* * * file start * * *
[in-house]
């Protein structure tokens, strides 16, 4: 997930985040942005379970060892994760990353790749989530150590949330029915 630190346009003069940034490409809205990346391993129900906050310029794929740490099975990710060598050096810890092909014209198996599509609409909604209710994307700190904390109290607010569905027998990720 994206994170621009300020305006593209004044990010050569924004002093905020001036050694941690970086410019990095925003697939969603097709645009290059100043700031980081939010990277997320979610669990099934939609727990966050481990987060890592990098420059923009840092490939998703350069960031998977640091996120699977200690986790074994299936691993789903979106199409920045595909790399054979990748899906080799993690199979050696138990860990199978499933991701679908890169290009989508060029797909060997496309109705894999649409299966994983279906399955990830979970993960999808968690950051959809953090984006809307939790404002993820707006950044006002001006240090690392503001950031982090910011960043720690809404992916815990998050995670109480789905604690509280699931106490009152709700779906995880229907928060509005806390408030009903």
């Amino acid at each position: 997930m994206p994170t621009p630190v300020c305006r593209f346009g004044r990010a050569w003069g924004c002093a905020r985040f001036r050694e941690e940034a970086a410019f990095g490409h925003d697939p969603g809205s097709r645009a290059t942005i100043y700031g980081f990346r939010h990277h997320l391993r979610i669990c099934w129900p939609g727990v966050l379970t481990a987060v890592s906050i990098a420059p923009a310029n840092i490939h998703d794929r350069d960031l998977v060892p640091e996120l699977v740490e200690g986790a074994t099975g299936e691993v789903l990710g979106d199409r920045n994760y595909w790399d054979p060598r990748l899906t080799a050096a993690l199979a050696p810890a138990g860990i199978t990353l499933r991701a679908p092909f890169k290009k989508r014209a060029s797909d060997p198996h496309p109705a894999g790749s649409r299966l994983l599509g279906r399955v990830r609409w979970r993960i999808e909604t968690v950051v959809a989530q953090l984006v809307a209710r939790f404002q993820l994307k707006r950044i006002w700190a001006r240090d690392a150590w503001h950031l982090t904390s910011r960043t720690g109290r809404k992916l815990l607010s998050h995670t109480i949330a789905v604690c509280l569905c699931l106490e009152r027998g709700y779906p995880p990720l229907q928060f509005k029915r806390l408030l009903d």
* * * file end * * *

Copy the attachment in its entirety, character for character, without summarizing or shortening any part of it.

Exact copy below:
[in-house]
């Protein structure tokens, strides 16, 4: 997930985040942005379970060892994760990353790749989530150590949330029915 630190346009003069940034490409809205990346391993129900906050310029794929740490099975990710060598050096810890092909014209198996599509609409909604209710994307700190904390109290607010569905027998990720 994206994170621009300020305006593209004044990010050569924004002093905020001036050694941690970086410019990095925003697939969603097709645009290059100043700031980081939010990277997320979610669990099934939609727990966050481990987060890592990098420059923009840092490939998703350069960031998977640091996120699977200690986790074994299936691993789903979106199409920045595909790399054979990748899906080799993690199979050696138990860990199978499933991701679908890169290009989508060029797909060997496309109705894999649409299966994983279906399955990830979970993960999808968690950051959809953090984006809307939790404002993820707006950044006002001006240090690392503001950031982090910011960043720690809404992916815990998050995670109480789905604690509280699931106490009152709700779906995880229907928060509005806390408030009903």
């Amino acid at each position: 997930m994206p994170t621009p630190v300020c305006r593209f346009g004044r990010a050569w003069g924004c002093a905020r985040f001036r050694e941690e940034a970086a410019f990095g490409h925003d697939p969603g809205s097709r645009a290059t942005i100043y700031g980081f990346r939010h990277h997320l391993r979610i669990c099934w129900p939609g727990v966050l379970t481990a987060v890592s906050i990098a420059p923009a310029n840092i490939h998703d794929r350069d960031l998977v060892p640091e996120l699977v740490e200690g986790a074994t099975g299936e691993v789903l990710g979106d199409r920045n994760y595909w790399d054979p060598r990748l899906t080799a050096a993690l199979a050696p810890a138990g860990i199978t990353l499933r991701a679908p092909f890169k290009k989508r014209a060029s797909d060997p198996h496309p109705a894999g790749s649409r299966l994983l599509g279906r399955v990830r609409w979970r993960i999808e909604t968690v950051v959809a989530q953090l984006v809307a209710r939790f404002q993820l994307k707006r950044i006002w700190a001006r240090d690392a150590w503001h950031l982090t904390s910011r960043t720690g109290r809404k992916l815990l607010s998050h995670t109480i949330a789905v604690c509280l569905c699931l106490e009152r027998g709700y779906p995880p990720l229907q928060f509005k029915r806390l408030l009903d």